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EAEP — Summer 2021 — Day 5

Kinneret College student finds 1st century BCE coin in area C2.

Day 5 - [A technical glitch with the wifi where I was staying and the need to transition from Galilee to Jerusalem yesterday led to a delay in this post.] Today was the final day of our shortened one-week summer dig with the Kinneret College students. In Motti Aviam's estimation we achieved our aims for this week.

Motti Aviam measures the elevation of the walls of another first-century house in C2. The elevation corresponds to the elevation of houses excavated in C1 in 2019. Together they indicate a significant settlement in the early Roman period.
Measuring the elevation of the walls of another first-century house in C2.

We have brought more clarity to the outlines of the Byzantine Church of the Apostle in preparation for our October excavation, and we have added to the evidence of first-century settlement about 100 meters north of the main excavation area. This latter point strengthens the results from Area C two years ago. Once again there were some particularly interesting finds. Early in the morning one of the students unearthed a portion of a small column likely belonging to the Byzantine Church. Later in the day another student found a fired mud brick. Even though it was found among Byzantine remains, it belonged to the first-century Roman bath that was found in 2017. In Area C2 students continued to dig and soon encountered mud and water b/c they were excavating at a lower level. Still they were able to identify the walls of three more first-century houses, which corresponds to the houses nearby found in 2019. Together they argue that the settlement of Bethsaida-Julias covered a relatively large area and invites more extensive excavation. Among the finds from C2 were a coin that Achiya CohnTavor suggests may date to the first-century BCE. Later in the day Motti Aviam and Ayelet Tachter did the tedious and necessary work of sorting the pottery and finds to keep the most significant pieces for later research and reports. We were also visited by Haim Ben David from Kinneret College who is an expert on ancient synagogues in the Golan Heights. I conclude with a few pictures of walls after they were cleaned and prepared for photographical records. The site is now ready for further excavation in October. If you would like to be a part of history, consider joining us October 1-15. Applications are due today Friday July 30:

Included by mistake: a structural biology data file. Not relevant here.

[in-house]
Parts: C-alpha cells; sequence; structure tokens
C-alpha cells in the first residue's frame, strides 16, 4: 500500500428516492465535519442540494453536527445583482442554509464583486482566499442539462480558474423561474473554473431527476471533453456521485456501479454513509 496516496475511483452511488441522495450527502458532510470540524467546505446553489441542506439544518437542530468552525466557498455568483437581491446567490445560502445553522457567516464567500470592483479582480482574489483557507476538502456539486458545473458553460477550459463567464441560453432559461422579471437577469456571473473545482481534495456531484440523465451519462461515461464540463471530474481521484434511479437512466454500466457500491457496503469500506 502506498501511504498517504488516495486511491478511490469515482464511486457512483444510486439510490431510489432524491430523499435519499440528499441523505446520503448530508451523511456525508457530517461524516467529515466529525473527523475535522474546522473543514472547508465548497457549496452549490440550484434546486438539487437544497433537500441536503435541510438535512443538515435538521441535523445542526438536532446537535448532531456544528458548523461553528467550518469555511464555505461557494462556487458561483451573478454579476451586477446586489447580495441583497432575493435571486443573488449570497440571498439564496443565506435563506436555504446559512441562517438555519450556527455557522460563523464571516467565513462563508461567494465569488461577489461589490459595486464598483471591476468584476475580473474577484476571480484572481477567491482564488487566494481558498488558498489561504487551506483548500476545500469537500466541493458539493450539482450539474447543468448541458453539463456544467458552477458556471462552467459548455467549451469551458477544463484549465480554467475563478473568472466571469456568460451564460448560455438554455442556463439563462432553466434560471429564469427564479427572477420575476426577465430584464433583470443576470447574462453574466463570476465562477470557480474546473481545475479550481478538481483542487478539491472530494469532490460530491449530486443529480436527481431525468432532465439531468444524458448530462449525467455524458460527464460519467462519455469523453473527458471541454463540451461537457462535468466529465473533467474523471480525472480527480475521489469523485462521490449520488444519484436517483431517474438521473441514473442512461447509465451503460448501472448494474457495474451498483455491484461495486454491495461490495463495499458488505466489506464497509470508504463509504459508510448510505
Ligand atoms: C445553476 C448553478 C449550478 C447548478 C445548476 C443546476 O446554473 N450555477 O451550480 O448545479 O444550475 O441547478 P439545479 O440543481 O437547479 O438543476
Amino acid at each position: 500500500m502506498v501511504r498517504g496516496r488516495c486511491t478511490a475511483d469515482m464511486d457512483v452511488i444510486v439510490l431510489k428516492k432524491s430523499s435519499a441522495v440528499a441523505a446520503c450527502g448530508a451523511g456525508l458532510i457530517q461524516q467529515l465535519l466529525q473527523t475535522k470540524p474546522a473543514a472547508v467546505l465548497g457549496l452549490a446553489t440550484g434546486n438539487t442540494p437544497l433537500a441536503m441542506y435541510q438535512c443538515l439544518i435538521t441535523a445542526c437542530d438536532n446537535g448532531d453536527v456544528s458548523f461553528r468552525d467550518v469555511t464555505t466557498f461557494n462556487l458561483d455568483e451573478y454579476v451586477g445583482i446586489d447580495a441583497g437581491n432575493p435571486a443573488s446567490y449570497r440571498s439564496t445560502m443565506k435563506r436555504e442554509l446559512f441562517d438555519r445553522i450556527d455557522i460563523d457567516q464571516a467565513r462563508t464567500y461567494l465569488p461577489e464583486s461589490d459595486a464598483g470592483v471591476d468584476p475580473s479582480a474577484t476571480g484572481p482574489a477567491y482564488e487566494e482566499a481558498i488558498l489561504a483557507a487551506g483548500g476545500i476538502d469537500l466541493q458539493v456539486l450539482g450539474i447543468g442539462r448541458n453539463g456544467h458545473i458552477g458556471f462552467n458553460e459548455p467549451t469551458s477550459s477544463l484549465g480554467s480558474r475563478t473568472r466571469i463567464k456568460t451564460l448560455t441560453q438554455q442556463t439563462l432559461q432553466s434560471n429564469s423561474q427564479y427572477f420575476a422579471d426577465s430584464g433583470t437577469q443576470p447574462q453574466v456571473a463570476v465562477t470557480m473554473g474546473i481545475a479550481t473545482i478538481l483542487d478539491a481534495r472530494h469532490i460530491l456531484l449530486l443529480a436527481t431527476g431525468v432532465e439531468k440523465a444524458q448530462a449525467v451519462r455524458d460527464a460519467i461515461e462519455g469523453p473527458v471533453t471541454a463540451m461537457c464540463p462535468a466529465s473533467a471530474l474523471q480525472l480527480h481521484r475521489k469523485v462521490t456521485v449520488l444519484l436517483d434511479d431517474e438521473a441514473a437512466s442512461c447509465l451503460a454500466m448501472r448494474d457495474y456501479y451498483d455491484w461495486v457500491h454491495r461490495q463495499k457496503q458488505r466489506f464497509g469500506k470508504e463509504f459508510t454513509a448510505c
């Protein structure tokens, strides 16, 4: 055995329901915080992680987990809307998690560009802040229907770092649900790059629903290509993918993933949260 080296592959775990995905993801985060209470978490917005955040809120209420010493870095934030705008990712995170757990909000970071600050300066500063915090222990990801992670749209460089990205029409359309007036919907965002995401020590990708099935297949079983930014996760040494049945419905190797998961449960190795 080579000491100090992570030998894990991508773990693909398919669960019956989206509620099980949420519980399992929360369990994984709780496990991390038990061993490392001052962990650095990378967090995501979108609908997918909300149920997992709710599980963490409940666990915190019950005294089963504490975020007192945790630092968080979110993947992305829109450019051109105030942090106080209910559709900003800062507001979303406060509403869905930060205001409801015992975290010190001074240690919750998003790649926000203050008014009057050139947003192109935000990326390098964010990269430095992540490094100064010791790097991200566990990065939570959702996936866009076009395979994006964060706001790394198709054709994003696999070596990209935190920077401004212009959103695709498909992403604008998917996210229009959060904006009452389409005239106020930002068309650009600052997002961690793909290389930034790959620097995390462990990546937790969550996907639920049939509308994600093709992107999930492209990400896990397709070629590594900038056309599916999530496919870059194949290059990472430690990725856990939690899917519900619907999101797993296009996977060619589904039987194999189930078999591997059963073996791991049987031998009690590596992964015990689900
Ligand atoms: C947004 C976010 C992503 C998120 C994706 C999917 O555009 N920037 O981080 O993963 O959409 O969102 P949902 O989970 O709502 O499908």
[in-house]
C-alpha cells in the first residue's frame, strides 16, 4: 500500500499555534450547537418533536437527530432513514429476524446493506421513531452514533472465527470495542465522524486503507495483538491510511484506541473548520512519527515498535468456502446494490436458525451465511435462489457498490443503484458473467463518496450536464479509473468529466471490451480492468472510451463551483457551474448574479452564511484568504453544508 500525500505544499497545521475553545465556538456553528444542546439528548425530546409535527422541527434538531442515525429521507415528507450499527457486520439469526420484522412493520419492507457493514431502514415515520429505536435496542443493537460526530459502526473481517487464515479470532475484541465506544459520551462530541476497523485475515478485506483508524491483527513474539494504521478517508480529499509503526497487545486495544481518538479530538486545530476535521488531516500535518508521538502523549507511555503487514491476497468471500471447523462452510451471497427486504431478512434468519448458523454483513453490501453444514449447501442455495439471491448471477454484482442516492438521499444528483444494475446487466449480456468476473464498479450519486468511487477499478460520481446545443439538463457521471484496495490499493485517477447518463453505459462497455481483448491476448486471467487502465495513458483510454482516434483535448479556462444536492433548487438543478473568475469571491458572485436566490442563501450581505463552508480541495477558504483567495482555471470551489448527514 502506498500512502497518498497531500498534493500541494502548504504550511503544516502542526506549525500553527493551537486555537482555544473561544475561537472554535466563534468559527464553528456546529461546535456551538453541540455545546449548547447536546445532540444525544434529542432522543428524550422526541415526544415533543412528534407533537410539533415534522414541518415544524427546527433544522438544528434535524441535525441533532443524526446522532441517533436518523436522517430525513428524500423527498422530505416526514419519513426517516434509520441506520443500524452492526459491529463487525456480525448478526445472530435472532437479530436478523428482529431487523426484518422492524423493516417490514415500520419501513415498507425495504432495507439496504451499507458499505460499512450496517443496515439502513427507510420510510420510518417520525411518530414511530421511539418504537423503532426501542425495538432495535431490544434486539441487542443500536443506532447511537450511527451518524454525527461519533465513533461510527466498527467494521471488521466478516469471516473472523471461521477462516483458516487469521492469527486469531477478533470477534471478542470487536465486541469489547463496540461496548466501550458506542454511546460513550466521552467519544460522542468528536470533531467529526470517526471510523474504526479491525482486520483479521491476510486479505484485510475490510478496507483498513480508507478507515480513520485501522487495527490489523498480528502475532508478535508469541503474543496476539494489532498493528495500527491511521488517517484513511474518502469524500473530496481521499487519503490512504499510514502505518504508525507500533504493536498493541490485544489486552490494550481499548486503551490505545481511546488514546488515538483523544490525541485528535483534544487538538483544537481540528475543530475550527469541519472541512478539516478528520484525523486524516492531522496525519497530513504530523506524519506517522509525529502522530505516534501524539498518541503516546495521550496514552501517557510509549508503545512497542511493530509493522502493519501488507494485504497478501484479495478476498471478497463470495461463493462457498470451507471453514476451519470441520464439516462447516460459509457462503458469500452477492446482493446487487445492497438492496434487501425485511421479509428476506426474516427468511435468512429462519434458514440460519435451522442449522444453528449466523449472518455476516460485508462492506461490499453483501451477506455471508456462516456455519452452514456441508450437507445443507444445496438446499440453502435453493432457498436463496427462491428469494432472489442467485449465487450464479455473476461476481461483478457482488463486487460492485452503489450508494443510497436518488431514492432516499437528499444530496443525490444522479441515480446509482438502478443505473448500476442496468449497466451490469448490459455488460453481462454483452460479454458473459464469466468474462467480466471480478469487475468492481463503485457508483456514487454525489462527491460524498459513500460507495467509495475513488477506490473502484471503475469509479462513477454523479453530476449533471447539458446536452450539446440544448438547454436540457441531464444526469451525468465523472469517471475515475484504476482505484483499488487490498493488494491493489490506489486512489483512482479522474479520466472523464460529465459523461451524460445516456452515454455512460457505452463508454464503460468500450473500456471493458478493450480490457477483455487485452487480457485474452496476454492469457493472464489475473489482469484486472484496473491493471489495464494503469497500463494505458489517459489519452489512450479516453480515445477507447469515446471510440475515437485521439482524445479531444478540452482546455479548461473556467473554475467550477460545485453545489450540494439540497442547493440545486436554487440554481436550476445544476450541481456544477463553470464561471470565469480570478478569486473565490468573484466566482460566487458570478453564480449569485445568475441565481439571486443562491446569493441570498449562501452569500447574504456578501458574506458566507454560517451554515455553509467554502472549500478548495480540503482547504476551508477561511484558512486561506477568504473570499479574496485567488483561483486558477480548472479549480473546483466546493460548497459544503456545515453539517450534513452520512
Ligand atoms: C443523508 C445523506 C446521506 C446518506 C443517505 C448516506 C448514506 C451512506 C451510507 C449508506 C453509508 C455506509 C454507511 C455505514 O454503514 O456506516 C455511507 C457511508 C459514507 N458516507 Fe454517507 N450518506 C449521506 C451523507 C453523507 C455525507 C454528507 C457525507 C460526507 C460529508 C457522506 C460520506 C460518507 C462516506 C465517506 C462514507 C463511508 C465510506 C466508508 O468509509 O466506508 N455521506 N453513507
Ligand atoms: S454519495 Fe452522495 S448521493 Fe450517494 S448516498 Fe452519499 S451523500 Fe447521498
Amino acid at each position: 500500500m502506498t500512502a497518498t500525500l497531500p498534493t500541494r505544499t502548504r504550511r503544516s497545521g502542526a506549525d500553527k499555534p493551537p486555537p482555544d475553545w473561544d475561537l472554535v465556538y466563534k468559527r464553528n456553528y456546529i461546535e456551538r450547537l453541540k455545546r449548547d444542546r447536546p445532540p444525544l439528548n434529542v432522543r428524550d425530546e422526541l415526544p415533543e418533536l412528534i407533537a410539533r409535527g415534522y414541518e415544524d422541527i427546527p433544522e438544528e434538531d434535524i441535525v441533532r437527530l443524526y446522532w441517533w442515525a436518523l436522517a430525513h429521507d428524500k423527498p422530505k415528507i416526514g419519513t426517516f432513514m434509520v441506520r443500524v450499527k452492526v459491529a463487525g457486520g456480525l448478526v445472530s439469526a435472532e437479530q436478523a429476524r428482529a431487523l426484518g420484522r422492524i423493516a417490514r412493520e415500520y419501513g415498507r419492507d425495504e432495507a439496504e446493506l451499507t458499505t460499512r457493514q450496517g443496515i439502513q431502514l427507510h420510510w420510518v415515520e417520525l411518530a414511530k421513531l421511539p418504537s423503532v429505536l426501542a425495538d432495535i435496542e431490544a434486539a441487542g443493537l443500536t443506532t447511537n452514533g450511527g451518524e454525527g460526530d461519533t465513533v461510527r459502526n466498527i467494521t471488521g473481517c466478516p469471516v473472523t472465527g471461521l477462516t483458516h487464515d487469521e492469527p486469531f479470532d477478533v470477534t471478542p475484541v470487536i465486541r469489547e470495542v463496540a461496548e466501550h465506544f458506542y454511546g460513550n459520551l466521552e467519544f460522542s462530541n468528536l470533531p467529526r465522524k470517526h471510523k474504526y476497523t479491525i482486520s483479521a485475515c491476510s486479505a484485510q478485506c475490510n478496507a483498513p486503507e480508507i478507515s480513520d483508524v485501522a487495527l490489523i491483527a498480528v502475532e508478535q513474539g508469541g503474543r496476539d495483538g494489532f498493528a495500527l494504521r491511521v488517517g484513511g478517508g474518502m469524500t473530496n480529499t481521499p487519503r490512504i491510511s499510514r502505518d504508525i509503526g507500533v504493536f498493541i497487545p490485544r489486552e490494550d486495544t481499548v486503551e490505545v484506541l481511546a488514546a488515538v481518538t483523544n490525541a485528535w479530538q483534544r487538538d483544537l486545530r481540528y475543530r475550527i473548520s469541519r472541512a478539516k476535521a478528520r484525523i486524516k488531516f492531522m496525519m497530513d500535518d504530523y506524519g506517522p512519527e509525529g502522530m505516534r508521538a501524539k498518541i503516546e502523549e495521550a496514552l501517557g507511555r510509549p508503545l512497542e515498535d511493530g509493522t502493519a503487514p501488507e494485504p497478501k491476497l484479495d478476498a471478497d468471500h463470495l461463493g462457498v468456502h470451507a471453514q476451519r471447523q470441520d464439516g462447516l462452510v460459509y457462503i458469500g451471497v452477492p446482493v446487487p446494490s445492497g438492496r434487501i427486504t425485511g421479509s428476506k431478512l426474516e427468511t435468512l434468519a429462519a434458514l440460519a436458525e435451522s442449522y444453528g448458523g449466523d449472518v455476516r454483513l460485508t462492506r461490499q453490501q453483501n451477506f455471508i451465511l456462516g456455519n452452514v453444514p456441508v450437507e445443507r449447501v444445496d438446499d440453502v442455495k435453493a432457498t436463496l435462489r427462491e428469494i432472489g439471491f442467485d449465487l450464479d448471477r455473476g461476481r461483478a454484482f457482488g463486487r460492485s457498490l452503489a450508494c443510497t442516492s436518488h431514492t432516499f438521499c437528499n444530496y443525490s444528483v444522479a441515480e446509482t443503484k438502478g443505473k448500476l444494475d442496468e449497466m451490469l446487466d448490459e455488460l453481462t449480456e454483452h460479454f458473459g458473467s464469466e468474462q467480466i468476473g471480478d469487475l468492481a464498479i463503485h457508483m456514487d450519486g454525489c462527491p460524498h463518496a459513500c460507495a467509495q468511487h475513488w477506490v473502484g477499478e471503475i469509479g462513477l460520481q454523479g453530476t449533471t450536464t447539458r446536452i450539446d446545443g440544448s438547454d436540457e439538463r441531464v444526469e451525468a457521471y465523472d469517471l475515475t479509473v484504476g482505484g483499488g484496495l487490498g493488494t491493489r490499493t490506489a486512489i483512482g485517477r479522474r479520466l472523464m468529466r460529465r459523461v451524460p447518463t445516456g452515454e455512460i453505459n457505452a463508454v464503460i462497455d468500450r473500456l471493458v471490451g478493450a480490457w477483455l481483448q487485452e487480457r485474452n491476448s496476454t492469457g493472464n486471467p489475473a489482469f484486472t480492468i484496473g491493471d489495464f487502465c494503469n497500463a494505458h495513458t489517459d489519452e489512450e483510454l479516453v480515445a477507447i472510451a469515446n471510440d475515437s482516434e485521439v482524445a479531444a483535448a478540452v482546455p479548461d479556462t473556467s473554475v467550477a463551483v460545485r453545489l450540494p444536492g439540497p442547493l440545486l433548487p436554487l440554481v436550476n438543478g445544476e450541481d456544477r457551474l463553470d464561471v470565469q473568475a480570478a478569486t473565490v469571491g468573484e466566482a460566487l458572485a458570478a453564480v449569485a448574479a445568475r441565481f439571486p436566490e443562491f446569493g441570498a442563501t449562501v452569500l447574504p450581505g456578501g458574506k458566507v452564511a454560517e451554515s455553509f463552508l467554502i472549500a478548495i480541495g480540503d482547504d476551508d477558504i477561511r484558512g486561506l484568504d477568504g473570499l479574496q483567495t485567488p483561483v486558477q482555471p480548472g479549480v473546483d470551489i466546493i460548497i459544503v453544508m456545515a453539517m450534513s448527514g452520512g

Byzantine column.
Kinneret College student who unearthed the column.
Small Byzantine column.

First-century BCE coin from area C2.

Mud brick from Roman bath house.

Mud brick that belonged to the Roman bath house unearthed in 2017.

Cleaning the walls in preparation for photography.

Motti and Ayelet sorting pottery and finds.

Kinneret College student who found the bud brick.

Internal wall in the Byzantine church with a doorway and threshold.

Partly uncovered northern wall of the Byzantine church.

Western wall of the Byzantine church with a pillar base in the foreground.

Students working in one of the squares of C2 at a lower level encounter water and mud from the rising water table. However, both of the two students are sitting on the stones of first-century houses which are dated by coins and pottery. The stone pavement in the background and to the right side of the picture at the higher level may be from an Ottoman period road. More work will be needed to clarify the dating.
Students working in one of the squares of C2.

Haim Ben David speaks to his students from Kinneret College.

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